The National takes viewers inside the country's spy agency, the Canadian Security Intelligence Service (CSIS), for a rare look into its highly-secretive counterterrorism and counterespionage activities, and discloses concerns from CSIS director Richard Fadden that some Canadian politicians are under the influence of foreign governments. We continue to follow this story as more information comes to light.
Read about the challenges of filming at CSIS headquarters
This entry was posted by CBC News The National producer Marc Baby.
We knew from the start that our spy agency would be camera-shy.
The Canadian Security and Intelligence Service is, after all, a secret organization doing classified work, charged with protecting Canada’s national security and interests. They are up against a world of spies who would like nothing better than to get glimpses of who works for CSIS and how it operates, in order to potentially infiltrate them or thwart their efforts at fighting terrorism and espionage. Over the course of their 25-year-plus history, they have remained largely hidden in the shadows. So while they allowed us inside their headquarters and regional offices with television cameras for the first time ever, there were lots of restrictions on and lots of negotiations about what we could and couldn’t film. Many doors remained closed to us, and it made for a challenging time for our production team.
Perhaps the most problematic restriction involves what CSIS considers its most valuable asset - its people. With a few exceptions, those who work there can’t be filmed. To identify them publicly is to blow their cover and destroy their ability to do their jobs. But we needed visuals to be able to talk about what they do. Filming staff was tricky. We had to shoot lots of close-ups, where you see hands and feet, but not faces. When we interviewed Intelligence Officer "Christina" (not her real name), a CSIS veteran, we had to film her in silhouette and alter her voice.
For a generally inward-looking organization, CSIS’s headquarters is surprisingly open and airy. However, even in their common areas, we weren’t allowed to film anytime there was staff walking through, which was often. When we tried to film staff using walkways between floors and in silhouette, CSIS nixed several shots because they said the people were identifiable by the shapes of their bodies.
There were some areas of CSIS’s operations that we weren’t allowed any access to at all. The Integrated Threat Assessment Centre (ITAC), inside which CSIS agents and various police forces bring together intelligence and analysis to inform the Government of Canada of potential threats, was off limits - too sensitive. Certain areas, like the forensic laboratory, had curtains concealing activities we were not allowed to see.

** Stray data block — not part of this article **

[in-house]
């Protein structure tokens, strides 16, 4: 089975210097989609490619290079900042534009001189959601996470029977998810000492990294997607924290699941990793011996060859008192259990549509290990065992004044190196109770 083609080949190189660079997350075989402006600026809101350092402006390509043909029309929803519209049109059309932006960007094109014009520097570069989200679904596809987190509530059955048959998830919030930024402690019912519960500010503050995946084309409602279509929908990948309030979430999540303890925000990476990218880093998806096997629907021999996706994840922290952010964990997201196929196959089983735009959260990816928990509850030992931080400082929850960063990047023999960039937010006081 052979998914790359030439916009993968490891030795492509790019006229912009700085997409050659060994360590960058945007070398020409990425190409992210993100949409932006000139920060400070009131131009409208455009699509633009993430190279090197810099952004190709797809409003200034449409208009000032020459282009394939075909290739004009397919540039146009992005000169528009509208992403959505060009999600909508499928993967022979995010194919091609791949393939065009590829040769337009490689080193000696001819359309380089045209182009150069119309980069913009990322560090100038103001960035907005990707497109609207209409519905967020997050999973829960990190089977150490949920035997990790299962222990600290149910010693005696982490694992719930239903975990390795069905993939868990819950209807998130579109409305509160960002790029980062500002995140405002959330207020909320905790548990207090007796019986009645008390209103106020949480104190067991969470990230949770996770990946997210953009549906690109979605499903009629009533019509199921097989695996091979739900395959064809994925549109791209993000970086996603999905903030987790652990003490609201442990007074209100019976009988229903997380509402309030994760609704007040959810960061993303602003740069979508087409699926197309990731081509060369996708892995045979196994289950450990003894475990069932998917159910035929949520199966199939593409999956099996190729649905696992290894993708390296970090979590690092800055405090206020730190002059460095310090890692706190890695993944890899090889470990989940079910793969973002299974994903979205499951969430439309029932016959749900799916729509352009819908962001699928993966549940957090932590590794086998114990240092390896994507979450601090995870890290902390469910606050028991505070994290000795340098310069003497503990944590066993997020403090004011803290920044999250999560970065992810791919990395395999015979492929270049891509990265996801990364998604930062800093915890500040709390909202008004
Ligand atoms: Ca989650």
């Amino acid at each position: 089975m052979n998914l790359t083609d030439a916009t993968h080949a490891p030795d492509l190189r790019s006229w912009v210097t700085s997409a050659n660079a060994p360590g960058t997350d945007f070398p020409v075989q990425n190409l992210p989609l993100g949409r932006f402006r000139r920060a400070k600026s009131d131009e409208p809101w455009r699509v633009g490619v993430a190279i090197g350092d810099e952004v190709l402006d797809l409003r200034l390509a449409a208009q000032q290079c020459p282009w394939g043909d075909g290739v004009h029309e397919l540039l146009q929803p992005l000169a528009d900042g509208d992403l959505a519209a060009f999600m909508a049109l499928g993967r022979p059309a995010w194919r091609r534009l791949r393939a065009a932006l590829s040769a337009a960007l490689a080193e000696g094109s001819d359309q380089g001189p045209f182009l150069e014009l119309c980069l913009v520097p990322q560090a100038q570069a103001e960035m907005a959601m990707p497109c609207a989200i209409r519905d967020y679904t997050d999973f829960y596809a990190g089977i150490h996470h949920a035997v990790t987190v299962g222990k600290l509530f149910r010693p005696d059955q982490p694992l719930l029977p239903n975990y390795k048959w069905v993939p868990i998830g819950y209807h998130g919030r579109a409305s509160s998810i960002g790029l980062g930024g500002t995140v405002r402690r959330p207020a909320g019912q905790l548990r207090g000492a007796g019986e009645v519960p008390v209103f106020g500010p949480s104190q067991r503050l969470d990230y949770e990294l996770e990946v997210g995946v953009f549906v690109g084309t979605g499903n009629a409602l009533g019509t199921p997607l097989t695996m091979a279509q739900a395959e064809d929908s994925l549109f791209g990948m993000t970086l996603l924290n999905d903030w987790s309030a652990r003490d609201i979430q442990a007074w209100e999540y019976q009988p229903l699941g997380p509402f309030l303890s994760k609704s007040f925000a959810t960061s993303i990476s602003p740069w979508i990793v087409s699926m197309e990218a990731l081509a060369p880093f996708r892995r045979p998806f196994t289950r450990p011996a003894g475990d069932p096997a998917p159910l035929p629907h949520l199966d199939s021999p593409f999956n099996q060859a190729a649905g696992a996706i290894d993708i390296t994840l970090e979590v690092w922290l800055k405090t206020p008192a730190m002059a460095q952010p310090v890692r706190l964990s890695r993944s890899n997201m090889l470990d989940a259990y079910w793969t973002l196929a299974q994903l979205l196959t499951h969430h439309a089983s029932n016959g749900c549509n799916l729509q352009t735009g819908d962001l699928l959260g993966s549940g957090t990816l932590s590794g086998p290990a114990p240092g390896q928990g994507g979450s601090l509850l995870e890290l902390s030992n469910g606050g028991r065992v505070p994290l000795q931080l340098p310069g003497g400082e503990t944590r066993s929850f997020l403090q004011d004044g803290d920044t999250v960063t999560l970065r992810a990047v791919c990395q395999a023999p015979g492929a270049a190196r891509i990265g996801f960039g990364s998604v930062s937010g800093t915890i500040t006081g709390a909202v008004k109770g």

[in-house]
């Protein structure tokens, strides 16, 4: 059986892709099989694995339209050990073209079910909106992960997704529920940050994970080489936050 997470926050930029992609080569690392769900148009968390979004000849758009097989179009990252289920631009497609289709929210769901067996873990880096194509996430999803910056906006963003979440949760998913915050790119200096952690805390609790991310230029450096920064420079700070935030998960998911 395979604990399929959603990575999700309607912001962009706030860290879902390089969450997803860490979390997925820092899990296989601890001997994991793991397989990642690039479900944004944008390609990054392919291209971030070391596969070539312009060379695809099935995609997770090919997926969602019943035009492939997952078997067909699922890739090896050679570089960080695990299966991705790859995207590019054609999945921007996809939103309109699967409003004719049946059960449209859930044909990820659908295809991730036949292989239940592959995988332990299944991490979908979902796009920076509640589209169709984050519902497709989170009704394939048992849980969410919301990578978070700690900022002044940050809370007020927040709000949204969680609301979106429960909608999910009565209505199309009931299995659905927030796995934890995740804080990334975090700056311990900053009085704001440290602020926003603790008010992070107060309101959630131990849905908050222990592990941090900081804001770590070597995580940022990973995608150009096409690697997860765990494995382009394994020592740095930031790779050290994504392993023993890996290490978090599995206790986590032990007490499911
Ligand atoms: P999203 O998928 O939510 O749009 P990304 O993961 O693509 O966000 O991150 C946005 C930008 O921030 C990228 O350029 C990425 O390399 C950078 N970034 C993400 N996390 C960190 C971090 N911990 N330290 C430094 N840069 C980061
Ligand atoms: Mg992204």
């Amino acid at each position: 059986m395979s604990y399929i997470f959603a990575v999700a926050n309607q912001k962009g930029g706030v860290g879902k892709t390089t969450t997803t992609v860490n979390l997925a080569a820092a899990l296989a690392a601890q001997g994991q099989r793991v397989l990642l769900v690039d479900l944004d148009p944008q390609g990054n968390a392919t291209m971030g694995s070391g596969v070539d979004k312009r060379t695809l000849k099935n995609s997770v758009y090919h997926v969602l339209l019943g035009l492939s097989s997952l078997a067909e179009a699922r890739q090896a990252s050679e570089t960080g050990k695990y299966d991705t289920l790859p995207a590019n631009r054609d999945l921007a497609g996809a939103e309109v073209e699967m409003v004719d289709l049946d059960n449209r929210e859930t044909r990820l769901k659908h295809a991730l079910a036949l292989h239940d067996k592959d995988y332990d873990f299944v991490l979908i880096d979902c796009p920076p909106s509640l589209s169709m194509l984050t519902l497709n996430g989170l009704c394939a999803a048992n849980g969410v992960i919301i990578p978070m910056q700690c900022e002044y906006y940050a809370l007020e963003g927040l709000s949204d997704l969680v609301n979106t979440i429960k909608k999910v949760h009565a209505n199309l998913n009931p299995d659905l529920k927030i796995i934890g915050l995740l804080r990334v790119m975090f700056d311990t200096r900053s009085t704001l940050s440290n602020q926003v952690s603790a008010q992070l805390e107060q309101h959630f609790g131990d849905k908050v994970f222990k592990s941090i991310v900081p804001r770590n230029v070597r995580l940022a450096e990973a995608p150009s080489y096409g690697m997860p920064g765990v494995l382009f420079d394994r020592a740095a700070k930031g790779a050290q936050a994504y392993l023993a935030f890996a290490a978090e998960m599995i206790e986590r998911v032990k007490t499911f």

Even the smallest items were restricted. Whether it was a family photo adorning a desk that our camera could catch, or a glimpse of someone’s face, CSIS made sure we couldn’t film it.
We were not allowed to film any part of their security systems. At one point, we were filming staff entering the building, just taking close-up shots that would not identify anyone. Our CSIS escort approved the shots before we filmed them, but hours later, they called us into a meeting room and said those shots were unacceptable. You could see the colour of the entry cards as they swiped in. Those shots will never air.
CSIS staff also kept a close eye on us at all times. We were escorted everywhere, including our visits to the washroom (they waited outside). You can’t enter or leave the building without an escort.
Cellphones must be surrendered to CSIS security staff as you enter the building. No transmitters are allowed, of any kind. That rule affected some of our normal production gear. We tend to use wireless microphones in the field, equipped with transmitters that send the signal back to the camera. CSIS does not allow any wireless transmitters inside, so we had to hard-wire our sound gear to the camera. This made working inside much more challenging and time consuming for us.
Paranoid? Possibly. But CSIS is a target for all sorts of nefarious foreign agents, who themselves are targeted by CSIS. Infiltration is a very real concern, and preventing the bad guys from learning about CSIS’s operations is paramount to their continued operations. Since its inception, CSIS has preferred to stay out of the spotlight and away from the camera’s prying eye. This year, they opened up and let us in, because Director Richard Fadden believes the culture of secrecy may have gone too far and needs to change somewhat. But they still kept many secrets locked up tight.